Over her lifetime, Carol has maintained a passionate interest in examining the relationship between civil rights abolition and the women’s movement. In fact, she even carries a copy of the Constitution in her purse at all times. She realized the best way to synthesize her interests in history and constitutional law was to integrate them with her skills in filmmaking. Her stand-out editing skills, refined while editing music videos for The Clash, came as naturally as her ability to recognize governmental rhetoric. Carol’s multidisciplinary talents culminated in the decision to fly to Afghanistan in 2005 to film the critically acclaimed documentary Camp Victory Afghanistan. “At the age of 50, I finally figured out what I should be doing.”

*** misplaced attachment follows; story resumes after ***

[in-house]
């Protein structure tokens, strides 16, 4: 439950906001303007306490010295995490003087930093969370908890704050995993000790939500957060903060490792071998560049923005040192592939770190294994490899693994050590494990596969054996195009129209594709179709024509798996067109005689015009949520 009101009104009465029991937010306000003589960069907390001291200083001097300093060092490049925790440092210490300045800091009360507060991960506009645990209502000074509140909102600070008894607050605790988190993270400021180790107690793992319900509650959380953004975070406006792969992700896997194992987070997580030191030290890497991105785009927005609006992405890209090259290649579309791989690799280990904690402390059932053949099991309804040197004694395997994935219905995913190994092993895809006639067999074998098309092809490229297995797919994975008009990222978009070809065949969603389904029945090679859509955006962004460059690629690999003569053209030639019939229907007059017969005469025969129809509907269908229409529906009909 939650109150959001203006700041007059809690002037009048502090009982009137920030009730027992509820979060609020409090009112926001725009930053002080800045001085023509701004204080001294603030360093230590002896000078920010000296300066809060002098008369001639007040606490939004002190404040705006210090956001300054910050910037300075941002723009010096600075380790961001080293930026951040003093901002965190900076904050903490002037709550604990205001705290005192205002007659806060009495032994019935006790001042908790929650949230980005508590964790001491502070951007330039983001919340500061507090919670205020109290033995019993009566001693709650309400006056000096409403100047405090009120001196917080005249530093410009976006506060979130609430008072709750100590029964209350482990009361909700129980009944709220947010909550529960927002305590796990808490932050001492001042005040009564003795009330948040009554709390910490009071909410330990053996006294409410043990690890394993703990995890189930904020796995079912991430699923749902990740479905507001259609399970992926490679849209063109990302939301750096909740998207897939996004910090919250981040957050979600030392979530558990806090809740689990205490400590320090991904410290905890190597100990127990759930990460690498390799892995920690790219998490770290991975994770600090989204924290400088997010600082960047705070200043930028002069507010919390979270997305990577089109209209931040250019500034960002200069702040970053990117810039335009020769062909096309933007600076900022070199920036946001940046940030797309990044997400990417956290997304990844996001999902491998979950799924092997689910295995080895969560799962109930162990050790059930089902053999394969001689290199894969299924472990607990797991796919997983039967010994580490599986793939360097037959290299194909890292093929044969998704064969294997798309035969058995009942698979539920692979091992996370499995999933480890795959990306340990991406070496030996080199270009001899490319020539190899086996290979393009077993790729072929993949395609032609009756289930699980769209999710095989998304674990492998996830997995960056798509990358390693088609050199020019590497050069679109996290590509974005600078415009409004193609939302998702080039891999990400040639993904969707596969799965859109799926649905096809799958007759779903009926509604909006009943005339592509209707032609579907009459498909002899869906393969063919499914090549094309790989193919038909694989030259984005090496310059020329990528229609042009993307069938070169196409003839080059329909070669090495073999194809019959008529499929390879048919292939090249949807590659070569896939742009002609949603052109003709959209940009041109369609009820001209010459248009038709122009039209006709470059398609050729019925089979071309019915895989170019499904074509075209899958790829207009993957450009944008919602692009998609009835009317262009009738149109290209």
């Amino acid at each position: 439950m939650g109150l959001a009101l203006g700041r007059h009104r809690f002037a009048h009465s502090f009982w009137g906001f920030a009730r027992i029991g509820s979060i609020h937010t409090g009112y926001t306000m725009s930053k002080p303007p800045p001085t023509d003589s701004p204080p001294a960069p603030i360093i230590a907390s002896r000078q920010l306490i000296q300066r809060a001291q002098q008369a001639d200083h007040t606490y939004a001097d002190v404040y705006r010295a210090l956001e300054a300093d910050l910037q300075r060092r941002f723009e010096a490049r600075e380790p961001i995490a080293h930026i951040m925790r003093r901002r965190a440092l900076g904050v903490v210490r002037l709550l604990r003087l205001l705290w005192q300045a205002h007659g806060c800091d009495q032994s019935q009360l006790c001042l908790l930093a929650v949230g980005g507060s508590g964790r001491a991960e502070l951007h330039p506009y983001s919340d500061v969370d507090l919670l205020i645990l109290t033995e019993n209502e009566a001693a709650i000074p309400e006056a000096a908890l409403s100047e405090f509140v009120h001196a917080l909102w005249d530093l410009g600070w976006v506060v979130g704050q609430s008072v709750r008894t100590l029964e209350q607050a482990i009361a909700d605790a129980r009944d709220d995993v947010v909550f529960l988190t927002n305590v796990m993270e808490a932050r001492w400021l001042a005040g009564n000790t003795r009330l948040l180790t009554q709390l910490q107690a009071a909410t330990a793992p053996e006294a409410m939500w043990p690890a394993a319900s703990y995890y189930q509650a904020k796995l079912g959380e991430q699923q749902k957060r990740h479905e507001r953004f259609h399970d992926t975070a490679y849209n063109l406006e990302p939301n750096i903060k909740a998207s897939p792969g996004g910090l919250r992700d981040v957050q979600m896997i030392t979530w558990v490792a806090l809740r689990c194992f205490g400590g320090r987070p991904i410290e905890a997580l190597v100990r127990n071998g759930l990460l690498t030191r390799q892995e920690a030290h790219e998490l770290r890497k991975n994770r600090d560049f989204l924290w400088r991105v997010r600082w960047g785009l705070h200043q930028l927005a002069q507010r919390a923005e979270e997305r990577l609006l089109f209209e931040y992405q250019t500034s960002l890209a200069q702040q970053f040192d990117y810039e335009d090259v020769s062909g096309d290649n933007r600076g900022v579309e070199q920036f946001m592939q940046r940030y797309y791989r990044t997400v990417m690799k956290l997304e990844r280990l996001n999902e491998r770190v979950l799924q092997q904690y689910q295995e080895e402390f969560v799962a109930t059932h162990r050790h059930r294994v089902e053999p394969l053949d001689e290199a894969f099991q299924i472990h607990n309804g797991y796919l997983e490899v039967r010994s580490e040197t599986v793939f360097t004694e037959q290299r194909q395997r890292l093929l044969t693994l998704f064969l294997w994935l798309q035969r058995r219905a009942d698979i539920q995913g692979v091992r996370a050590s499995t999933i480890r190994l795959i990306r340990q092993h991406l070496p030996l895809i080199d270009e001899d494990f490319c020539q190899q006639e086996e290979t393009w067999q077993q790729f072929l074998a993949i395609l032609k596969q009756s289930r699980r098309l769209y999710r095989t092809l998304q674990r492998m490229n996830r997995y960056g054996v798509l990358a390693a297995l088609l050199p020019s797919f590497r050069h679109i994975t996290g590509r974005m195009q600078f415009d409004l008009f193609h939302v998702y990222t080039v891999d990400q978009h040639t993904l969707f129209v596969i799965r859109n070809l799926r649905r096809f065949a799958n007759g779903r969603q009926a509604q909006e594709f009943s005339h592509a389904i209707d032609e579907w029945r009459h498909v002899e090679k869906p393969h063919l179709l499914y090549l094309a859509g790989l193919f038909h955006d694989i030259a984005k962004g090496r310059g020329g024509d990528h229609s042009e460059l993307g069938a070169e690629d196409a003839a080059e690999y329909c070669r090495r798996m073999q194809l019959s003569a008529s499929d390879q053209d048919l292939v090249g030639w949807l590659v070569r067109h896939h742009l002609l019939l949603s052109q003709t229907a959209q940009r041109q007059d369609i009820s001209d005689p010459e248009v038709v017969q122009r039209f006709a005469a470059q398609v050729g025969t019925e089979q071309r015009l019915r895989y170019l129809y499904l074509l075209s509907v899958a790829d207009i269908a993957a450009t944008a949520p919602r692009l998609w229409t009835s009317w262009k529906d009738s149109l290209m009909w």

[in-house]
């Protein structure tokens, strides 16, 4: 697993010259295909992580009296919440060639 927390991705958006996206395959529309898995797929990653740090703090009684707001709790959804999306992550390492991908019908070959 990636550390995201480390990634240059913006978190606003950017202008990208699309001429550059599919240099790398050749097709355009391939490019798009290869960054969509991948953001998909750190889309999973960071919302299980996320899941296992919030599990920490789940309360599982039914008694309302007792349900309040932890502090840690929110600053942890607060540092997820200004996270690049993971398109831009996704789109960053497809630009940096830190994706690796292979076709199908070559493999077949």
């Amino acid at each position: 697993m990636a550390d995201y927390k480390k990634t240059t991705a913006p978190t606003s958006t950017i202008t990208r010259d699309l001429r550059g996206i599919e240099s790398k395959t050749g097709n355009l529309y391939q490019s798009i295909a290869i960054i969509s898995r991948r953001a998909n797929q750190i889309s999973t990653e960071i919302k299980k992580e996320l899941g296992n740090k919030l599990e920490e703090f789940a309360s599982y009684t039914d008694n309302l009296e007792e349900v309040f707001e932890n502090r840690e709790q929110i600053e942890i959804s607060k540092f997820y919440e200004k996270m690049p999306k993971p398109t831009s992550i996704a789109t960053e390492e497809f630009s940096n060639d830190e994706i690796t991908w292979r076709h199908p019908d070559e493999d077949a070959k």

While Afghanistan remains an active warzone, Carol developed an affinity for the country’s immersive landscapes. “In Afghanistan, it’s gorgeous, it’s so beautiful, the mountains there are just extraordinary.” Yet, despite its natural beauty, Afghanistan is a very dangerous location to shoot, especially for Carol, who courageously embedded herself deeply within a culture that is less accepting of women’s rights than Western society. In Afghan society, “it’s very much like village life, where there is no safety net and you can’t necessarily trust that the government has your best interest at heart, so there are all these rules in place.”